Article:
• the doctor would schedule a colonoscopy ten years before my first one would normally be due so that
  • the silent killer known as colon cancer could be discovered before it had time to spread.

Hind sight is not just 20/20. It’s a 10-4 that God is at work in our lives. The disciples realized this first hand when:

  • God sent his son to die on a cross for our sins so that …
  • all who believe in him will have eternal life so that …
  • we are free to serve God, not out of obligation, but in celebration of what Jesus did to save our lives.

This wasn’t what the apostles had asked for. They were looking for someone to save them from the Romans, not themselves.

I read once that the purpose of prayer is not to tell God what we want from Him, but to teach us about what He requires of us. Jim Bob knew this when, on the heels of defeat, He prayed for insight into what God would have him do next with his life. Our challenge is the same as we ask, not for our will to be done, but to understand His and trust that when things don’t turn out the way we hoped they would, God can use bad for good.

See, I am doing a new thing!
Now it springs up; do you not perceive it?
I am making a way in the wilderness
and streams in the wasteland.

(Isaiah 43:19)

The Reality of Remorse

I recently read something on guilt that I wanted to 1) commit to memory and 2) share with all of you. Since posting the information to my blog helps me to accomplish both objectives, this week’s update is more about learning than discerning. My hope is that the former will lead to the latter as you open your divine textbook and meditate on these words from 2 Corinthians chapter 7 verse 10:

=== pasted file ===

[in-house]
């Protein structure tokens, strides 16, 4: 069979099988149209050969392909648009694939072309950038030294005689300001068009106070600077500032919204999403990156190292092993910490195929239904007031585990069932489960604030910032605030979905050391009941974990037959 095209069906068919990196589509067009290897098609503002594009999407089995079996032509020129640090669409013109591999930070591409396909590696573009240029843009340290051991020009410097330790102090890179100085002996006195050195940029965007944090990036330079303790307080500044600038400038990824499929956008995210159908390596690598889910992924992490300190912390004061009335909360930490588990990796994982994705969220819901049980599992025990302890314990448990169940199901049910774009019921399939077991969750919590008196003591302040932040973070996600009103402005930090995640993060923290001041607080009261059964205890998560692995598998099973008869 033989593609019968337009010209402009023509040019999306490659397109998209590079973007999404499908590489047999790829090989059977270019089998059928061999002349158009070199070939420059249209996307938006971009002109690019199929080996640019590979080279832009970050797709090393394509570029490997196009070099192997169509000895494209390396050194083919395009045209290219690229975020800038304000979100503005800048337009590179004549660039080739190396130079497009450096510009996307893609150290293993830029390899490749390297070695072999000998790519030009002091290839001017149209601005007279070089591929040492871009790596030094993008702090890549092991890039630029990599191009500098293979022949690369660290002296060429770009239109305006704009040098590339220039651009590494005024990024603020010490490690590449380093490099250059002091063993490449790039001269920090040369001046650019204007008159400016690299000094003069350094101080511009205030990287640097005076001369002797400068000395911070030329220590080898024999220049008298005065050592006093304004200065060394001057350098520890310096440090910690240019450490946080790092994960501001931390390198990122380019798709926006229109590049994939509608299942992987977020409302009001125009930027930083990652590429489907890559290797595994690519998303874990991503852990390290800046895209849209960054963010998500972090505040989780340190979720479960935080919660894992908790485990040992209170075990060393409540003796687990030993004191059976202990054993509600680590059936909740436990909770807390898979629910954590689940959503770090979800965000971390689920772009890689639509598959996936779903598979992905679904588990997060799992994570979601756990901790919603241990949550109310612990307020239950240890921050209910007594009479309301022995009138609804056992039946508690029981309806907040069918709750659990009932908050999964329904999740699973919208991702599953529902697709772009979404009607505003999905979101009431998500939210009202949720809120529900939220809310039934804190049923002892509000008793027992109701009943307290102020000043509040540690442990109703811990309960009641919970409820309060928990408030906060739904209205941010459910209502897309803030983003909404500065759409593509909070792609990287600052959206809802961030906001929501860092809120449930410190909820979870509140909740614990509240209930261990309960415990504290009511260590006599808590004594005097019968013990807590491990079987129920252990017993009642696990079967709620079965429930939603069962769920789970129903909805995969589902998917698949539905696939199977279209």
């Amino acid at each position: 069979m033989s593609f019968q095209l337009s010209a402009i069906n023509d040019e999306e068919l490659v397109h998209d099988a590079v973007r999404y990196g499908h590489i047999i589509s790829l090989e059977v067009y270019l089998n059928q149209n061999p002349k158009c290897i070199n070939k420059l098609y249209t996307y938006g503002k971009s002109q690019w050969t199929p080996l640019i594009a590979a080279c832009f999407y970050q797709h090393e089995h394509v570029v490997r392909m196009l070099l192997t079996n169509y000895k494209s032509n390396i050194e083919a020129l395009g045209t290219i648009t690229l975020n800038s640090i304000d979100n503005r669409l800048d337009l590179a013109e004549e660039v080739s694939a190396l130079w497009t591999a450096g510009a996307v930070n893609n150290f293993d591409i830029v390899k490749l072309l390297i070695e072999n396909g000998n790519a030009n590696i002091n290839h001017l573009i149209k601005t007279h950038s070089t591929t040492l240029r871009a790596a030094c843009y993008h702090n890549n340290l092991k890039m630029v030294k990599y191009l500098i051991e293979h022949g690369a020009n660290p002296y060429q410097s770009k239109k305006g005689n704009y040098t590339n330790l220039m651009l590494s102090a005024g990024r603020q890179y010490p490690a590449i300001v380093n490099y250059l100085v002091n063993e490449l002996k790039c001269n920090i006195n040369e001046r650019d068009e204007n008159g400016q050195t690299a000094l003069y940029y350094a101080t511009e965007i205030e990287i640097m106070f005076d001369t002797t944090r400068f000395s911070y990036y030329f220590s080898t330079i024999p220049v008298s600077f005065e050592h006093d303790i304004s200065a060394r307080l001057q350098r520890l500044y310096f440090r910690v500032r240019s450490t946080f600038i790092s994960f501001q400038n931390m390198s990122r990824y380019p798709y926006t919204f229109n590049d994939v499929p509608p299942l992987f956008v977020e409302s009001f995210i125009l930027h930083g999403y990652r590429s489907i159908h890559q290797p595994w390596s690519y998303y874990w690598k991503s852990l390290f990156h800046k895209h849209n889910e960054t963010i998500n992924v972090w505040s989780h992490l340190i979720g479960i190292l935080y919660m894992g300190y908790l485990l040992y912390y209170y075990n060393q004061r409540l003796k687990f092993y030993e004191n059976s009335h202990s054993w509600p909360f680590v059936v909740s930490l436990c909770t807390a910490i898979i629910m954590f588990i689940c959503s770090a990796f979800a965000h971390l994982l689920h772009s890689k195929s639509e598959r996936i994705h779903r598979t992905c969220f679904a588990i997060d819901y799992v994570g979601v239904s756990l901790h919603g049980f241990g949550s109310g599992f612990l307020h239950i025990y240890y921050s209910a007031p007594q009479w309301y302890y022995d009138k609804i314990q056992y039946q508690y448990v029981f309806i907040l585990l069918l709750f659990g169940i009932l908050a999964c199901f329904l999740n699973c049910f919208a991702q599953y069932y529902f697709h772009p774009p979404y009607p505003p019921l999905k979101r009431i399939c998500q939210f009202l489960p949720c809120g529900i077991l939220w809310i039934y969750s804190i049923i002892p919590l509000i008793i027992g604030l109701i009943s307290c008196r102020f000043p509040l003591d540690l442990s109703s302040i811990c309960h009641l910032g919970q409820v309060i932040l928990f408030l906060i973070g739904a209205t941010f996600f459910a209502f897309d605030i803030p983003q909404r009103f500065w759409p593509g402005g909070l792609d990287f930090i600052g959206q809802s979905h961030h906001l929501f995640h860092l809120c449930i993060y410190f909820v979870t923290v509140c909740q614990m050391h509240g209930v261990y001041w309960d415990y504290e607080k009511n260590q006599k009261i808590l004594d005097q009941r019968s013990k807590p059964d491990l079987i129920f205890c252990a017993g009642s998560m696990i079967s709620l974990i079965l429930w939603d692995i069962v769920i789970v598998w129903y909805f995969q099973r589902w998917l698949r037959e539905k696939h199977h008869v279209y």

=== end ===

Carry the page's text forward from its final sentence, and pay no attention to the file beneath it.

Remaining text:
“Godly sorrow brings repentance that leads to salvation and leaves no regret, but worldly sorrow brings death.”

I never understood the difference between the two kinds of sorrow mentioned in this verse until I read the book Boundaries with Teens by Dr. John Townsend. According to the author, the Godly sorrow that the apostle Paul was referring to is remorse and worldly sorrow is guilt. (see p. 40)

Townsend went on to say that guilt (i.e., the feeling of self-condemnation over doing something that hurts another person) is not a helpful emotion because it is centered on our failure instead of the other person’s pain. Remorse, in contrast, is a solution-oriented approach that frees us to be sad and to undo the damage that we have done.

Knowing that guilt is never a good substitute for letting go makes me wonder: Why do some people hold onto it with fists so full of self-condemnation that they will never get a grip on grace?

Life is too short to live with regret so let’s not waste another minute on unproductive thoughts. Instead, the next time we are tempted to nail ourselves to a cross of condemnation, let’s remember that those who know Jesus have no right to take away from what he did to make sure that every sinner can be redeemed.

“Therefore, there is now no condemnation for those who are in Christ Jesus.”

Romans 8:1